Wildfire and record temperatures in Canada are generating ‘fire-breathing’ pyrocumulonimbus thunderstorms

Mass evacuation underway as Philippines raises danger level for the Taal volcano

Authorities in the Philippines started evacuating thousands of people on Thursday after the alert status was raised on a restive volcano that spewed a 0.62 mile high plume of gas and steam.

In January last year, Taal shot a column of ash and steam almost 10 miles into the sky, which forced more than 100,000 people to abandon their homes

The alert for the Taal volcano, about 70 km (45 miles) south of central Manila, moved to level 3 from level 2 on the 5-level scale, which the seismology and volcanology agency said meant a “magmatic intrusion” at the main crater “could further drive succeeding eruptions”.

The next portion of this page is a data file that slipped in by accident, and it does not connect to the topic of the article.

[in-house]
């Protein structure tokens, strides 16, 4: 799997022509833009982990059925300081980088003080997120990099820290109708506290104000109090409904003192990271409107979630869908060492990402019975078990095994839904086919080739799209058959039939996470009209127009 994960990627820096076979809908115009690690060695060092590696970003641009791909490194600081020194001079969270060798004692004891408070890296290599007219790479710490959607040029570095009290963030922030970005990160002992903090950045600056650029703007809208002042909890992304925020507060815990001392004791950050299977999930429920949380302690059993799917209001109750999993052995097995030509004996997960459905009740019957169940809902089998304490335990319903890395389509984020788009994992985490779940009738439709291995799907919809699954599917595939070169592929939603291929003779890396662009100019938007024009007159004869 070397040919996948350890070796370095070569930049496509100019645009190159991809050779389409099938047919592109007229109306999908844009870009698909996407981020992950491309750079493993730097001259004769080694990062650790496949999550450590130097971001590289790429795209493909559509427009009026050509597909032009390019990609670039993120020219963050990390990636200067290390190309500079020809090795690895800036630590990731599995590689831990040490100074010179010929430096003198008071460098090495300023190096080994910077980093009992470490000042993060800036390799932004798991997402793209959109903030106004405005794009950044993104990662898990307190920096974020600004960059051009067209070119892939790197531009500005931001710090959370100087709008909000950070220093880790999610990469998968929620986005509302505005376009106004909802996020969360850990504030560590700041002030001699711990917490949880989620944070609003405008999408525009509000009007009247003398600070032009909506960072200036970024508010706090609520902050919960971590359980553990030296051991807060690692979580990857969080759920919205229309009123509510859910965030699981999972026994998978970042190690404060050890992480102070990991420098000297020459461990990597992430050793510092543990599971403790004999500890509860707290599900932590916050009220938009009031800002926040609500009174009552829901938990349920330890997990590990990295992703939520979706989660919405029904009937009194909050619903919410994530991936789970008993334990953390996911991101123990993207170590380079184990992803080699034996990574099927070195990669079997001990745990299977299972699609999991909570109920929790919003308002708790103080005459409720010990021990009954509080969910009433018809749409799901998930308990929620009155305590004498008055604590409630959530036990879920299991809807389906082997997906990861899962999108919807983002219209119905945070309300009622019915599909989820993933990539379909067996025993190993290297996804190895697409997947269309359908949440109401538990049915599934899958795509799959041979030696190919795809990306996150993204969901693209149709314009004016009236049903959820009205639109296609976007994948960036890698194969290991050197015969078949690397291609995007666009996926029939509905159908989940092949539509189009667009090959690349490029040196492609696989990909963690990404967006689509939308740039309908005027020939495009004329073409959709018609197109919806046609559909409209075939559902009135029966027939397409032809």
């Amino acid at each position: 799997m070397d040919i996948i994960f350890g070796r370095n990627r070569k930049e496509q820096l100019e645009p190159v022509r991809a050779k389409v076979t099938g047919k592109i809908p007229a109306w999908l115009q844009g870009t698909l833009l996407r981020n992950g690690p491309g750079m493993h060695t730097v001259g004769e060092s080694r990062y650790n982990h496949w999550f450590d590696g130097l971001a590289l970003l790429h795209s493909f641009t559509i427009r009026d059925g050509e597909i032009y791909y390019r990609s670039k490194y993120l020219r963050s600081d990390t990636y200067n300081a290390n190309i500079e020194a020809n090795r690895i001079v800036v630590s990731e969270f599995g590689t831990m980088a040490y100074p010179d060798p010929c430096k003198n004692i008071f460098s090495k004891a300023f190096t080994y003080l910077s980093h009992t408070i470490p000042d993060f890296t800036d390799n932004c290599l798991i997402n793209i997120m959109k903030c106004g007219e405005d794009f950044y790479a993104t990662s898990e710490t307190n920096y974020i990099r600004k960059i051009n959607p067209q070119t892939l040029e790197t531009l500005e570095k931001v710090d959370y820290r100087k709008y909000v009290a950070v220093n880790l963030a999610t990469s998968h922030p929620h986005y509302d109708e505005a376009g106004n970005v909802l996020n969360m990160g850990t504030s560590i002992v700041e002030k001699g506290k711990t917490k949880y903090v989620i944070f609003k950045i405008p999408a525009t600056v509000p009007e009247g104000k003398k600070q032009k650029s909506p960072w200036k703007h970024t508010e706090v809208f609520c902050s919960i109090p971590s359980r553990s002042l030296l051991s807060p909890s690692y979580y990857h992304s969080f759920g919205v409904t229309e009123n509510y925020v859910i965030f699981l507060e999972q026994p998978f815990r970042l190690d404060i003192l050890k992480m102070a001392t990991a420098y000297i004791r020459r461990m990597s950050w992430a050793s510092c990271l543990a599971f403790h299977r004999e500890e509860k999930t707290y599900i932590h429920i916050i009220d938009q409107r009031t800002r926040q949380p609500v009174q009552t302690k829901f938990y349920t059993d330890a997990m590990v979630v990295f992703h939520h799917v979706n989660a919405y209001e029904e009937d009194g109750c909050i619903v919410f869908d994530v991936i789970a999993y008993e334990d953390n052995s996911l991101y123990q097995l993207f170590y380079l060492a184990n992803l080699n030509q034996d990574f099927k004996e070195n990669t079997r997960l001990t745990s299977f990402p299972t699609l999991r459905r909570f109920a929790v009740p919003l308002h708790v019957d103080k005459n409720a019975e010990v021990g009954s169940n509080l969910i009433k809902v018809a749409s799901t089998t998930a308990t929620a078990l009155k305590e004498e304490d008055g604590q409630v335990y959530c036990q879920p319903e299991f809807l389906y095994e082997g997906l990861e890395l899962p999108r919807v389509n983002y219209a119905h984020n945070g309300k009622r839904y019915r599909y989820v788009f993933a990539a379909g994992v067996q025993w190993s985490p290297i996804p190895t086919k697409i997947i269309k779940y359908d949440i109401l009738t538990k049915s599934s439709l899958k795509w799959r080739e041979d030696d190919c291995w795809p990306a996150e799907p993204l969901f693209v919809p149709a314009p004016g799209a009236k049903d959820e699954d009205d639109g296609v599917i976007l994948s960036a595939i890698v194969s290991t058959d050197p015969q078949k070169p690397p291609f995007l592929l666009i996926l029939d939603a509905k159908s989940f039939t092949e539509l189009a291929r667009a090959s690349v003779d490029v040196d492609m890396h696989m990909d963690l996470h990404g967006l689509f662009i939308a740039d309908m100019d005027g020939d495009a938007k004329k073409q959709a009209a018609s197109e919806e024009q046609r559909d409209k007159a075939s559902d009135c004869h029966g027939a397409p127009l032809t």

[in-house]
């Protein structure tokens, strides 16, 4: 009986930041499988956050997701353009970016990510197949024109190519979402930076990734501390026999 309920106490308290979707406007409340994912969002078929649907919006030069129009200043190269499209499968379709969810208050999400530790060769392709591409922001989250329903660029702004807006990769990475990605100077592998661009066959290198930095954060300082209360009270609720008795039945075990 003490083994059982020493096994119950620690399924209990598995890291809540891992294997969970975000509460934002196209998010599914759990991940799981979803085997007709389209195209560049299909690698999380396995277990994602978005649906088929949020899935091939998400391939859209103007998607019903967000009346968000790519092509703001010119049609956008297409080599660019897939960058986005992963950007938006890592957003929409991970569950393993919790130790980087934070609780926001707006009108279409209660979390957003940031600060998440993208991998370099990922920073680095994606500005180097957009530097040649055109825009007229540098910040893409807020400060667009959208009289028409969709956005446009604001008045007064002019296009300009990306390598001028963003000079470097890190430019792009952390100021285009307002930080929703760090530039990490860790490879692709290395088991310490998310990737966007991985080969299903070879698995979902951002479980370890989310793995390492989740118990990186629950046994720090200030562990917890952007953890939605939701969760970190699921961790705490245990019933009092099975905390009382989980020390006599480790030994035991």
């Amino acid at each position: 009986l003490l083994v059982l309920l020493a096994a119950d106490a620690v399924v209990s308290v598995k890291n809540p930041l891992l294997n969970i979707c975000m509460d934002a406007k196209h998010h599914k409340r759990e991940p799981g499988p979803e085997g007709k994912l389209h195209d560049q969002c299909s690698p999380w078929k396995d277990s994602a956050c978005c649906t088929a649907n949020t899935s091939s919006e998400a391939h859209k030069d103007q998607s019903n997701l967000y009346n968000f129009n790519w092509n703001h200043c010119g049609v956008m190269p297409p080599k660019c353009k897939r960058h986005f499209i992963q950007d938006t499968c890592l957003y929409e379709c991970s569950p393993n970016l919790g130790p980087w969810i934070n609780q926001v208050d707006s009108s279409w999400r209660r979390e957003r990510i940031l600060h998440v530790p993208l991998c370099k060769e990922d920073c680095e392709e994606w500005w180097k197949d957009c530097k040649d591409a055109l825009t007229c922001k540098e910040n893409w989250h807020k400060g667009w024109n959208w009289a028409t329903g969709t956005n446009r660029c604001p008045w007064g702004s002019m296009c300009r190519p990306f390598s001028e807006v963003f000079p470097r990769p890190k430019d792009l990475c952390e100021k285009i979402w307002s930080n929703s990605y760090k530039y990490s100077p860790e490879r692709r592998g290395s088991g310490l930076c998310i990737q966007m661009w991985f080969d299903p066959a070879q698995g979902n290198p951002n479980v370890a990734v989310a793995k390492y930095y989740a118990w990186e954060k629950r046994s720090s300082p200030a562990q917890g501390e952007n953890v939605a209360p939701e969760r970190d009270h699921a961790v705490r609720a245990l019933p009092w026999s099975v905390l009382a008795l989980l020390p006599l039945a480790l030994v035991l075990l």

Taal is one of the world’s smallest active volcanoes. Despite standing at only 1,020-feet, it can be deadly and an eruption in 1911 killed more than 1,300 people…

Wildfires and record temperatures in Canada are generating ‘fire-breathing’ pyrocumulonimbus thunderstorms

As heat and smoke from large fires rise skyward, they can create firestorms comprised of what are known as pyrocumulonimbus clouds. These thunderheads produce their own weather, including tornadoes in rare cases, which can then spark new fires. It’s a vicious cycle.

Sometimes, if the convecting air in a pyrocumulonimbus cloud bank forms a swirling, circular column, the storm can morph into a “fire tornado” – a twister of fire.

Temperatures in Lytton, 153km south of Vancouver, hit 121.2 degrees Fahrenheit (50 degrees Celsius) on Tuesday – a new national record. The heat wave preceded a wildfire that prompted the town’s mayor to issue an evacuation order for all 250 residents. As of Thursday morning, the 20,000-acre blaze had burned 90% of Lytton, according to local outlet City News…

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